Esmail Khoi / اسماعیل خویی

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Esmail Khoi



“300” versus Xerxes


Soon after Khomeini’s flight from Paris to Tehran, on   February 1st 1979, the Mullah’s high- jacked our revolution.

The result, far from fulfilment of our dream of freedom and democracy, has up to now been nothing but increasing economic, social and political suffering.

No conscientious human being should or would, therefore, want to add to what we are enduring under Khomeinism.

I mean, thus it is that we tend to encounter rather over- sensitively  with, for example, books like “Not Without My Daughter” and/or films like “300”, in which we feel the actions of the so-called Islamic republic’s officials is  identified, or mistaken for, what we Iranians are.

            In his criticism of the film “300”, Mr. Cyrus Kar casts great doubt upon Herodotus’s famous – or, rather, notorious – account of The Battle of Thermopylae. And, to see how justified our critic  is in so doing, it is enough for us to look at the ancient Greek historian’s account in the light of Giambattista Vico’s method of evaluating historical reports. The great Italian philosopher of history teaches us that, in the absence of counter-documents, the, or at least one, way to try to verify a dubious historical report of a past event would be to visualize the scene; for example, to imagine  ourselves present at the very time and place of its happening, and see if we could, with our own eyes, see it is actually taking  place.

For the very “reportability“ of any public, e.g. historical, event depends primarily upon its being or having been witnessed by human eyes. But, needless to add, human eyes are capable of witnessing actual events  when, and only when, they receive their sense-data directly from the real world outside, and not through clever cinematic animations, especial effects or the so-called “virtual realities”, that have made nonsense of the popular dogma “seeing is believing” .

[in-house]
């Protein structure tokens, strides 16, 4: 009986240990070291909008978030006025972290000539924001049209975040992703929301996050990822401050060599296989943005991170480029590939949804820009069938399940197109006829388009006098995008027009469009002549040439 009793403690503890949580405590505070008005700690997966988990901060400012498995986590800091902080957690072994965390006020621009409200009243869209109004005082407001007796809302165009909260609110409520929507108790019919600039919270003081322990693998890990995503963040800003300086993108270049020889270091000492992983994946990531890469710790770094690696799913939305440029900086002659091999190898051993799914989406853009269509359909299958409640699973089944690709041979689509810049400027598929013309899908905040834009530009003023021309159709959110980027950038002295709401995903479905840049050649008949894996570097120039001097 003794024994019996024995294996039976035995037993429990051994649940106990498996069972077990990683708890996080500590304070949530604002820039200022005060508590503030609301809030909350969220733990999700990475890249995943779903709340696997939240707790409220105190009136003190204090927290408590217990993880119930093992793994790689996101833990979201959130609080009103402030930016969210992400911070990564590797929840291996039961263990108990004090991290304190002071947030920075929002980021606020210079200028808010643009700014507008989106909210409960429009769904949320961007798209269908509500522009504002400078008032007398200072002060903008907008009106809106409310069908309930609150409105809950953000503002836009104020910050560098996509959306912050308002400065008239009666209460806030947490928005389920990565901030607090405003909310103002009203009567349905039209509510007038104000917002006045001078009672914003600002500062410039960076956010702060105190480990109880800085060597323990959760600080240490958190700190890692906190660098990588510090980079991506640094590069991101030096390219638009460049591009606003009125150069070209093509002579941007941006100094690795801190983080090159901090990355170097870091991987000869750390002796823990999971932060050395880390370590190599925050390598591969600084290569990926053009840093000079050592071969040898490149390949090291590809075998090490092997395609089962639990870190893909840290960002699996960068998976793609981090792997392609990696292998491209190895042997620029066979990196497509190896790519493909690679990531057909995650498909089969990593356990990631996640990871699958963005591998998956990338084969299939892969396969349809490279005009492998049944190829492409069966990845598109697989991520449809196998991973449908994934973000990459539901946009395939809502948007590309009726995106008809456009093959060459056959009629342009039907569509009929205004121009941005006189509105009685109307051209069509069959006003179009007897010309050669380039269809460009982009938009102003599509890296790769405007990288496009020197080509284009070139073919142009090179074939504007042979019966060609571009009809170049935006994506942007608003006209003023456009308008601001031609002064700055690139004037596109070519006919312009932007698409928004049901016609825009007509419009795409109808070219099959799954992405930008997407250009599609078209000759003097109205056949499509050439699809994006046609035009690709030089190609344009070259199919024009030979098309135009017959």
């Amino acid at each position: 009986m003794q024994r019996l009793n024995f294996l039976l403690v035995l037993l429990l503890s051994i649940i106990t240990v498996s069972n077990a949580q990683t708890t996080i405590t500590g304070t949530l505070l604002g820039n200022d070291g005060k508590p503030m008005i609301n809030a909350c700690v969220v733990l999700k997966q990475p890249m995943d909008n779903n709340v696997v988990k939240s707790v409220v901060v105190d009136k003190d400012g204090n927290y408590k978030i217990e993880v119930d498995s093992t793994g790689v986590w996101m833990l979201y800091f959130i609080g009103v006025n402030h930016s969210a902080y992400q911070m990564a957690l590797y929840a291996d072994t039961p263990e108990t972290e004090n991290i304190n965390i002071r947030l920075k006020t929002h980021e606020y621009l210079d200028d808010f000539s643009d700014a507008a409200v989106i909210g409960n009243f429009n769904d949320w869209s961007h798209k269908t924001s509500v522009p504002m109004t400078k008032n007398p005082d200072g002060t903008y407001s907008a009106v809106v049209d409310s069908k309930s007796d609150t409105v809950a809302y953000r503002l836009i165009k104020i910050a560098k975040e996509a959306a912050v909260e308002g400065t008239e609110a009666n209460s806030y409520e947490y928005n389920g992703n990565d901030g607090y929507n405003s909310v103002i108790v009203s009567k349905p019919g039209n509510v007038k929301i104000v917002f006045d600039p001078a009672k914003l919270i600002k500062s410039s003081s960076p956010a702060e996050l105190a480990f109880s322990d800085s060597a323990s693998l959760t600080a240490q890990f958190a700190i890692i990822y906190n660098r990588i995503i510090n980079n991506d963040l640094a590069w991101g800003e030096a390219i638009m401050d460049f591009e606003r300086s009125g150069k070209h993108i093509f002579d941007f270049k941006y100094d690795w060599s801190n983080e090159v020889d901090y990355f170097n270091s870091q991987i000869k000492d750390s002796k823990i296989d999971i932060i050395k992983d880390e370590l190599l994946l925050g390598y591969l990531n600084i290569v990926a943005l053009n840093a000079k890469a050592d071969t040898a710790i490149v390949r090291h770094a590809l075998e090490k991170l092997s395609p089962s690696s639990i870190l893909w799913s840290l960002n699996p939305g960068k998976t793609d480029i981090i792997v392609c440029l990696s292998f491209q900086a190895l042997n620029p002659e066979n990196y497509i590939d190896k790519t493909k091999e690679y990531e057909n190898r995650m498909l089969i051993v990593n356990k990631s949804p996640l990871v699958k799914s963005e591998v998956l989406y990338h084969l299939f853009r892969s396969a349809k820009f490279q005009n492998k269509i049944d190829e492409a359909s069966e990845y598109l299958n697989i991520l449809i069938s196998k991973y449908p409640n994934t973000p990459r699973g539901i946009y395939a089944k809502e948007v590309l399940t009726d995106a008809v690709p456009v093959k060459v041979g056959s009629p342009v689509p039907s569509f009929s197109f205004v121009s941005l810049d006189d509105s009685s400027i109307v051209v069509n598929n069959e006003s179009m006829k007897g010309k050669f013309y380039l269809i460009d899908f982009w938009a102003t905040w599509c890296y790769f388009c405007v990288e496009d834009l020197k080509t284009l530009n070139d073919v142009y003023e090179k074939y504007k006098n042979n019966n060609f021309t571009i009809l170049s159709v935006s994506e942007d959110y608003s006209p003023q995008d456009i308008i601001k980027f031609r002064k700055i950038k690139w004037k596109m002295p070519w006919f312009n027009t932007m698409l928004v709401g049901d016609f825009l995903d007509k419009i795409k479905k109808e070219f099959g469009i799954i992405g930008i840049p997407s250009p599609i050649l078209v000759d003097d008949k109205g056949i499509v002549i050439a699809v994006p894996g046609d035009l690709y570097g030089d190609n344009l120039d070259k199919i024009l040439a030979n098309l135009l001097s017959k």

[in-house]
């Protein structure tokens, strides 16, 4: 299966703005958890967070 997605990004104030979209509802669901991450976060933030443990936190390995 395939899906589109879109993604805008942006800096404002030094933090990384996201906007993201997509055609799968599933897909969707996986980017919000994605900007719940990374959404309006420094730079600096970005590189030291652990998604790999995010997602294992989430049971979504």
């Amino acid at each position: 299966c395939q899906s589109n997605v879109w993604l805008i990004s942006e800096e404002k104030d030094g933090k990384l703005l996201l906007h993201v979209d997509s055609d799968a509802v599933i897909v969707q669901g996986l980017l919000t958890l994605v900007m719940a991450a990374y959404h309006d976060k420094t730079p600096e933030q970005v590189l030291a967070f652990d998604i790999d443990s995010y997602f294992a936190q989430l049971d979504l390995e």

I mean, try to visualize The Battle of Thermopylae: imagine the Spartan defence to be a well-disciplined, “300” strong regiment of cloned Herculeses, one and all armed to the teeth with the then most murderous Spartan weapons; and – just imagine! – The 2.7 million Persian invaders to be an unruly mob of ignorant savages, and not a mighty Navy of well-trained and well-equipped marines advancing aboard thousands of well–built battle-ships, technologically unequalled to date. Would it be possible for you to see the Persians defeated by the Spartans?

Of course, that was what happened eventually. The Greeks, and not the  Spartans alone, won the War .

But why?


Don’t you see the terrible storm raging against the Persian battle-ships, smashing and drowning most of them just as they are approaching Sparta’s rocky shores?

I mean, General Storm did for the Greeks and against the Persians what, centuries later, “General winter” did against Napoleon and for the Russians.

The royal astrologers’ prophecy of a “good day” for Xerxes to start his naval expedition turned out to be false .The Sea became stormy that day and the proud King of Kings ordered his army to whip the sea waves for having risen against his royal will!

Now, this testifies to the truth of what Plato writes about Xerxes’ childhood and the educational milieu that eventually made him the arrogant fool that he was. But we are talking about the Persian Navy, not Persia’s Emperor. And what the anecdote shows is that the weather was not favourable for the Persian expedition from the start.

I mean, the Greeks, especially Athenians who always looked down on Spartans as culturally inferior to themselves, must have been primarily grateful to Zeus’s son, Poseidon, for having smitten the Persian Navy with his oceanic wroth.

Xerxes was the grandson of Cyrus the Great, who is greatly admired in The Bible for emancipating the Jewish people from their Babylonian yoke of slavery.

And that is why I find it astonishing that the principal individuals involved in the making of “300” are Jewish-Americans.

True, the Theological Tyranny in Iran today, the so called Islamic Republic, is a sworn enemy of Israel, with the murderous intention of wiping the country off the map of the Middle East if, and when, possible.

 But the present Islamic Republic has nothing to do with ancient Persia: a country that mothered the very first great champion of Human Rights – and that, in particular, with regard to the Israelite.